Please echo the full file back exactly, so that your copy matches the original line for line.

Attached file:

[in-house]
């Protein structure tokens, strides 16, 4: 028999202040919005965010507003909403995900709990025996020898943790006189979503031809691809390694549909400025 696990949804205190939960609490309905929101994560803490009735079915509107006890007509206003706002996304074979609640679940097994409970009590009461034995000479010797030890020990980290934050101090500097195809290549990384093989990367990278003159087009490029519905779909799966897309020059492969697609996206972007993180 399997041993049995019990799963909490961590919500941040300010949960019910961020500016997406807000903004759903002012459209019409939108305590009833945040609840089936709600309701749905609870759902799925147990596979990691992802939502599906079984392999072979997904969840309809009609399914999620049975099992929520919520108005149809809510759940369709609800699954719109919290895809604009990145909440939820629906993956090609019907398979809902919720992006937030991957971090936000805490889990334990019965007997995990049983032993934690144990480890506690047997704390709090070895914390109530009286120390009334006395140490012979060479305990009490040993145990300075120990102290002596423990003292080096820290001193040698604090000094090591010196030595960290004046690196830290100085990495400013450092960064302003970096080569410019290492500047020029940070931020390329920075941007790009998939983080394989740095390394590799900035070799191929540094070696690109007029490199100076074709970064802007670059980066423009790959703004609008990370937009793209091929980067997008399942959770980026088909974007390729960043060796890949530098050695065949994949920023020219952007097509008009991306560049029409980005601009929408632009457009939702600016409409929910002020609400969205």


[in-house]
């Protein structure tokens, strides 16, 4: 028999202040919005965010507003909403995900709990025996020898943790006189979503031809691809390694549909400025 696990949804205190939960609490309905929101994560803490009735079915509107006890007509206003706002996304074979609640679940097994409970009590009461034995000479010797030890020990980290934050101090500097195809290549990384093989990367990278003159087009490029519905779909799966897309020059492969697609996206972007993180 399997041993049995019990799963909490961590919500941040300010949960019910961020500016997406807000903004759903002012459209019409939108305590009833945040609840089936709600309701749905609870759902799925147990596979990691992802939502599906079984392999072979997904969840309809009609399914999620049975099992929520919520108005149809809510759940369709609800699954719109919290895809604009990145909440939820629906993956090609019907398979809902919720992006937030991957971090936000805490889990334990019965007997995990049983032993934690144990480890506690047997704390709090070895914390109530009286120390009334006395140490012979060479305990009490040993145990300075120990102290002596423990003292080096820290001193040698604090000094090591010196030595960290004046690196830290100085990495400013450092960064302003970096080569410019290492500047020029940070931020390329920075941007790009998939983080394989740095390394590799900035070799191929540094070696690109007029490199100076074709970064802007670059980066423009790959703004609008990370937009793209091929980067997008399942959770980026088909974007390729960043060796890949530098050695065949994949920023020219952007097509008009991306560049029409980005601009929408632009457009939702600016409409929910002020609400969205």